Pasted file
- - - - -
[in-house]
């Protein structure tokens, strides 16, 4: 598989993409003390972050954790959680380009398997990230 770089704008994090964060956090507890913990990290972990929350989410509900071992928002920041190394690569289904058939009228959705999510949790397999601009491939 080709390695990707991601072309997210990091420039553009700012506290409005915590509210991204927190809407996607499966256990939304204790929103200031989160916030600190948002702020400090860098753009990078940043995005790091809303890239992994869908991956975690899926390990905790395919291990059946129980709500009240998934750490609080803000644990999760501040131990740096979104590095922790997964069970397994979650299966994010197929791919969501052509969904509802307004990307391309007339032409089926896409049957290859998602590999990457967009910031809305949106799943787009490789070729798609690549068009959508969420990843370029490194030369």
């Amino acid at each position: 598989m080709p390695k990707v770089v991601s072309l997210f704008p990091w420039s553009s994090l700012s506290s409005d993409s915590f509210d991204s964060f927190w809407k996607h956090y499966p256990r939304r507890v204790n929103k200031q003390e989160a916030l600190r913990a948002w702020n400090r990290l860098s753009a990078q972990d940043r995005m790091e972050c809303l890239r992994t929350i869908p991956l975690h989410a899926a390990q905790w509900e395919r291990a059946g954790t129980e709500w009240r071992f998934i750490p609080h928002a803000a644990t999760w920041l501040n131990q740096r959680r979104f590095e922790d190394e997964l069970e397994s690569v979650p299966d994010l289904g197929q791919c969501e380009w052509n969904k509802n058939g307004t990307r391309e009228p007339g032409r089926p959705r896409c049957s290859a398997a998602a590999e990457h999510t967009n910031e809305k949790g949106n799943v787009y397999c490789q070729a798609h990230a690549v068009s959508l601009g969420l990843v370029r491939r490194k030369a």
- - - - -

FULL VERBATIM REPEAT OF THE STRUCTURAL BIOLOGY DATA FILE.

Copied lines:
[in-house]
């Protein structure tokens, strides 16, 4: 598989993409003390972050954790959680380009398997990230 770089704008994090964060956090507890913990990290972990929350989410509900071992928002920041190394690569289904058939009228959705999510949790397999601009491939 080709390695990707991601072309997210990091420039553009700012506290409005915590509210991204927190809407996607499966256990939304204790929103200031989160916030600190948002702020400090860098753009990078940043995005790091809303890239992994869908991956975690899926390990905790395919291990059946129980709500009240998934750490609080803000644990999760501040131990740096979104590095922790997964069970397994979650299966994010197929791919969501052509969904509802307004990307391309007339032409089926896409049957290859998602590999990457967009910031809305949106799943787009490789070729798609690549068009959508969420990843370029490194030369």
């Amino acid at each position: 598989m080709p390695k990707v770089v991601s072309l997210f704008p990091w420039s553009s994090l700012s506290s409005d993409s915590f509210d991204s964060f927190w809407k996607h956090y499966p256990r939304r507890v204790n929103k200031q003390e989160a916030l600190r913990a948002w702020n400090r990290l860098s753009a990078q972990d940043r995005m790091e972050c809303l890239r992994t929350i869908p991956l975690h989410a899926a390990q905790w509900e395919r291990a059946g954790t129980e709500w009240r071992f998934i750490p609080h928002a803000a644990t999760w920041l501040n131990q740096r959680r979104f590095e922790d190394e997964l069970e397994s690569v979650p299966d994010l289904g197929q791919c969501e380009w052509n969904k509802n058939g307004t990307r391309e009228p007339g032409r089926p959705r896409c049957s290859a398997a998602a590999e990457h999510t967009n910031e809305k949790g949106n799943v787009y397999c490789q070729a798609h990230a690549v068009s959508l601009g969420l990843v370029r491939r490194k030369a």